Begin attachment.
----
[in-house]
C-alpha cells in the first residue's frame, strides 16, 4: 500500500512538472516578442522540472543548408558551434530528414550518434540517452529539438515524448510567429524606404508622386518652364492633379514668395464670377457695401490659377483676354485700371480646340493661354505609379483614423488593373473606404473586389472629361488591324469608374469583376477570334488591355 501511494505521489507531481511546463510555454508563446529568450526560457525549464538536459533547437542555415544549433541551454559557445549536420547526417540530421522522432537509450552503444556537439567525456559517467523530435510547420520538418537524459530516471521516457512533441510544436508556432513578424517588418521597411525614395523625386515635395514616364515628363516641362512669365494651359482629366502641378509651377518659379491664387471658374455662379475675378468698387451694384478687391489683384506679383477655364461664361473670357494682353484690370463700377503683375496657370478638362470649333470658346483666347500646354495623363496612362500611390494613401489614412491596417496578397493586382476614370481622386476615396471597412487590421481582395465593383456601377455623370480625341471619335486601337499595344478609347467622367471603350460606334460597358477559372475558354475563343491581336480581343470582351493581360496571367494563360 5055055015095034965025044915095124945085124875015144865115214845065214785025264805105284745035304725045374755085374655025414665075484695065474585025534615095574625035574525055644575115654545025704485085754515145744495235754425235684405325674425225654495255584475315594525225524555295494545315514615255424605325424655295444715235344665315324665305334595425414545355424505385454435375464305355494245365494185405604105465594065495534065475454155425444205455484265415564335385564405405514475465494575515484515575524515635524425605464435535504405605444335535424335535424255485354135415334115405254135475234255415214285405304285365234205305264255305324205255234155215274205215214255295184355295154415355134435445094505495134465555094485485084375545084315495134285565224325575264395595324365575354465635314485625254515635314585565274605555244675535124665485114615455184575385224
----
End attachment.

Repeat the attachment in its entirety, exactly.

[in-house]
C-alpha cells in the first residue's frame, strides 16, 4: 500500500512538472516578442522540472543548408558551434530528414550518434540517452529539438515524448510567429524606404508622386518652364492633379514668395464670377457695401490659377483676354485700371480646340493661354505609379483614423488593373473606404473586389472629361488591324469608374469583376477570334488591355 501511494505521489507531481511546463510555454508563446529568450526560457525549464538536459533547437542555415544549433541551454559557445549536420547526417540530421522522432537509450552503444556537439567525456559517467523530435510547420520538418537524459530516471521516457512533441510544436508556432513578424517588418521597411525614395523625386515635395514616364515628363516641362512669365494651359482629366502641378509651377518659379491664387471658374455662379475675378468698387451694384478687391489683384506679383477655364461664361473670357494682353484690370463700377503683375496657370478638362470649333470658346483666347500646354495623363496612362500611390494613401489614412491596417496578397493586382476614370481622386476615396471597412487590421481582395465593383456601377455623370480625341471619335486601337499595344478609347467622367471603350460606334460597358477559372475558354475563343491581336480581343470582351493581360496571367494563360 5055055015095034965025044915095124945085124875015144865115214845065214785025264805105284745035304725045374755085374655025414665075484695065474585025534615095574625035574525055644575115654545025704485085754515145744495235754425235684405325674425225654495255584475315594525225524555295494545315514615255424605325424655295444715235344665315324665305334595425414545355424505385454435375464305355494245365494185405604105465594065495534065475454155425444205455484265415564335385564405405514475465494575515484515575524515635524425605464435535504405605444335535424335535424255485354135415334115405254135475234255415214285405304285365234205305264255305324205255234155215274205215214255295184355295154415355134435445094505495134465555094485485084375545084315495134285565224325575264395595324365575354465635314485625254515635314585565274605555244675535124665485114615455184575385224